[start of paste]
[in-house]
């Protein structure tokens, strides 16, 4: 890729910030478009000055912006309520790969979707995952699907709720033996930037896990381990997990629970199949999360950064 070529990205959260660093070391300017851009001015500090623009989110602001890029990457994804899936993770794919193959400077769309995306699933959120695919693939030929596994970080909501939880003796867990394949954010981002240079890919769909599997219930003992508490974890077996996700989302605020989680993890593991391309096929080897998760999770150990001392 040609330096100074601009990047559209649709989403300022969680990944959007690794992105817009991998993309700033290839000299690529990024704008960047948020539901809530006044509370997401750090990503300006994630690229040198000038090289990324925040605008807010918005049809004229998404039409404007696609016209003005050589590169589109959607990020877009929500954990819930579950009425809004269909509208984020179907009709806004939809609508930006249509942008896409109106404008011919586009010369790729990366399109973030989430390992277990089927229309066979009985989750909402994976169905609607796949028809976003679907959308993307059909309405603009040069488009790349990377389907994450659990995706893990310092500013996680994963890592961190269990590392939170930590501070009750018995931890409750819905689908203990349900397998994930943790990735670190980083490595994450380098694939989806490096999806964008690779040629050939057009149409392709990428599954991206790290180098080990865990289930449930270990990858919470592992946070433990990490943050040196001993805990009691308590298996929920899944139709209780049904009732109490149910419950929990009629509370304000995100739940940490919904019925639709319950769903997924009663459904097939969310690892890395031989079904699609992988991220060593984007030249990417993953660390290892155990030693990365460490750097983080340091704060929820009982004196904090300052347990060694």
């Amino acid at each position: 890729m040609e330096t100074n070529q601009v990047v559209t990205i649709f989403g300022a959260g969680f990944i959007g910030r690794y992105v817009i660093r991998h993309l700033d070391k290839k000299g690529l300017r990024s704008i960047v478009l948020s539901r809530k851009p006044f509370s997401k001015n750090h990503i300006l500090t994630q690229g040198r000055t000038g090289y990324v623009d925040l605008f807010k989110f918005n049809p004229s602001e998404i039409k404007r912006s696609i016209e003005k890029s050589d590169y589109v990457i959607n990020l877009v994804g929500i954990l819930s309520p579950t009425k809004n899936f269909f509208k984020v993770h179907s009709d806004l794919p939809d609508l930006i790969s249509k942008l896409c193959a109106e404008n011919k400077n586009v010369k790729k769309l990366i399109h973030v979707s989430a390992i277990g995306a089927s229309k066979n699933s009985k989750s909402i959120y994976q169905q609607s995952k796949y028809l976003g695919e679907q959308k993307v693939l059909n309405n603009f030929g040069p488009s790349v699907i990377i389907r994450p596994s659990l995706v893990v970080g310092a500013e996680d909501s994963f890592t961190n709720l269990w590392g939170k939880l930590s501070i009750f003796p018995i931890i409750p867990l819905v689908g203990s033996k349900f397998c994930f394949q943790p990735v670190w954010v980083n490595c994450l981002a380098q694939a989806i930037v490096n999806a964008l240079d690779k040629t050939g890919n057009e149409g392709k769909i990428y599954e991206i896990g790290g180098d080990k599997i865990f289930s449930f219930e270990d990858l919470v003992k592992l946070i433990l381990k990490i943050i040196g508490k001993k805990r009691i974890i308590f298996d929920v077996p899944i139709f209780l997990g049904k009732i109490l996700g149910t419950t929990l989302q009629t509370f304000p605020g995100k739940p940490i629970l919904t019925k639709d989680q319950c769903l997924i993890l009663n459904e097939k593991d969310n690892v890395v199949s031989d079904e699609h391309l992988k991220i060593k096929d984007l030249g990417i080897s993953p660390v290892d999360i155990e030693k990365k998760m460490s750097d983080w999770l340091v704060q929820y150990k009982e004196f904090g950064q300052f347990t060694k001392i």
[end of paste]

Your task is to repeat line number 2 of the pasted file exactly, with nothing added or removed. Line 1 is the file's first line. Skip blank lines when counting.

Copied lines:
């Protein structure tokens, strides 16, 4: 890729910030478009000055912006309520790969979707995952699907709720033996930037896990381990997990629970199949999360950064 070529990205959260660093070391300017851009001015500090623009989110602001890029990457994804899936993770794919193959400077769309995306699933959120695919693939030929596994970080909501939880003796867990394949954010981002240079890919769909599997219930003992508490974890077996996700989302605020989680993890593991391309096929080897998760999770150990001392 040609330096100074601009990047559209649709989403300022969680990944959007690794992105817009991998993309700033290839000299690529990024704008960047948020539901809530006044509370997401750090990503300006994630690229040198000038090289990324925040605008807010918005049809004229998404039409404007696609016209003005050589590169589109959607990020877009929500954990819930579950009425809004269909509208984020179907009709806004939809609508930006249509942008896409109106404008011919586009010369790729990366399109973030989430390992277990089927229309066979009985989750909402994976169905609607796949028809976003679907959308993307059909309405603009040069488009790349990377389907994450659990995706893990310092500013996680994963890592961190269990590392939170930590501070009750018995931890409750819905689908203990349900397998994930943790990735670190980083490595994450380098694939989806490096999806964008690779040629050939057009149409392709990428599954991206790290180098080990865990289930449930270990990858919470592992946070433990990490943050040196001993805990009691308590298996929920899944139709209780049904009732109490149910419950929990009629509370304000995100739940940490919904019925639709319950769903997924009663459904097939969310690892890395031989079904699609992988991220060593984007030249990417993953660390290892155990030693990365460490750097983080340091704060929820009982004196904090300052347990060694």